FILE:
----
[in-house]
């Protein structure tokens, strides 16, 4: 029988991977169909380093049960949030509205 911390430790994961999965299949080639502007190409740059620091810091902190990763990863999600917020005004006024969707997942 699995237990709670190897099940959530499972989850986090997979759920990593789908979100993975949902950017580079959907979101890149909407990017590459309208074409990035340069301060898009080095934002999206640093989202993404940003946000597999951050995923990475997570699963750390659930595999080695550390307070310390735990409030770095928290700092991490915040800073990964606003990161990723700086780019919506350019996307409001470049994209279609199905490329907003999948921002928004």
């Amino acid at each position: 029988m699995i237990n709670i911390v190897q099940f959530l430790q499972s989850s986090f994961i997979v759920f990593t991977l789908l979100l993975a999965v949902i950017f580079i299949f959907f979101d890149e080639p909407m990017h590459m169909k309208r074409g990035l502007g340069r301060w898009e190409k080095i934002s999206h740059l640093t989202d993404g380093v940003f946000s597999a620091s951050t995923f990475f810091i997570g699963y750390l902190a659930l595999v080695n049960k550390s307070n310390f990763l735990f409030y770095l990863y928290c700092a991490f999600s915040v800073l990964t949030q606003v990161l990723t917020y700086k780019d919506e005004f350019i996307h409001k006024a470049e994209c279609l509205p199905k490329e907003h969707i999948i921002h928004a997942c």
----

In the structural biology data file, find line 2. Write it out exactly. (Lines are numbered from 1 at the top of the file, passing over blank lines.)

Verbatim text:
């Protein structure tokens, strides 16, 4: 029988991977169909380093049960949030509205 911390430790994961999965299949080639502007190409740059620091810091902190990763990863999600917020005004006024969707997942 699995237990709670190897099940959530499972989850986090997979759920990593789908979100993975949902950017580079959907979101890149909407990017590459309208074409990035340069301060898009080095934002999206640093989202993404940003946000597999951050995923990475997570699963750390659930595999080695550390307070310390735990409030770095928290700092991490915040800073990964606003990161990723700086780019919506350019996307409001470049994209279609199905490329907003999948921002928004």